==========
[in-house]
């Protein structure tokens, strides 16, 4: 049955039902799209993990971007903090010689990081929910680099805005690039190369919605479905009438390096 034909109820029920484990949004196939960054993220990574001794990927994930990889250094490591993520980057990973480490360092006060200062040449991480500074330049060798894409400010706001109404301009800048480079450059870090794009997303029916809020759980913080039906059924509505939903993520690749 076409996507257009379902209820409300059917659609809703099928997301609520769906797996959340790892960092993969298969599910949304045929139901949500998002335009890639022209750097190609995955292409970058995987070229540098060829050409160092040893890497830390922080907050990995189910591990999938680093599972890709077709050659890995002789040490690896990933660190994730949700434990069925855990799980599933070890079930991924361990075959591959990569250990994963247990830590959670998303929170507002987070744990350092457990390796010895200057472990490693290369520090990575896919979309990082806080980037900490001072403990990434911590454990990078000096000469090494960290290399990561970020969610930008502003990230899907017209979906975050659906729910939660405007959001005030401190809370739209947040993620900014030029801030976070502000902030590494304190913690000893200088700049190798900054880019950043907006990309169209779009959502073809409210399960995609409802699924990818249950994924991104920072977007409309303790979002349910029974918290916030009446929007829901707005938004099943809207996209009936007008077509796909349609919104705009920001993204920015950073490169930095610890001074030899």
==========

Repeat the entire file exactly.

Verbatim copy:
[in-house]
């Protein structure tokens, strides 16, 4: 049955039902799209993990971007903090010689990081929910680099805005690039190369919605479905009438390096 034909109820029920484990949004196939960054993220990574001794990927994930990889250094490591993520980057990973480490360092006060200062040449991480500074330049060798894409400010706001109404301009800048480079450059870090794009997303029916809020759980913080039906059924509505939903993520690749 076409996507257009379902209820409300059917659609809703099928997301609520769906797996959340790892960092993969298969599910949304045929139901949500998002335009890639022209750097190609995955292409970058995987070229540098060829050409160092040893890497830390922080907050990995189910591990999938680093599972890709077709050659890995002789040490690896990933660190994730949700434990069925855990799980599933070890079930991924361990075959591959990569250990994963247990830590959670998303929170507002987070744990350092457990390796010895200057472990490693290369520090990575896919979309990082806080980037900490001072403990990434911590454990990078000096000469090494960290290399990561970020969610930008502003990230899907017209979906975050659906729910939660405007959001005030401190809370739209947040993620900014030029801030976070502000902030590494304190913690000893200088700049190798900054880019950043907006990309169209779009959502073809409210399960995609409802699924990818249950994924991104920072977007409309303790979002349910029974918290916030009446929007829901707005938004099943809207996209009936007008077509796909349609919104705009920001993204920015950073490169930095610890001074030899």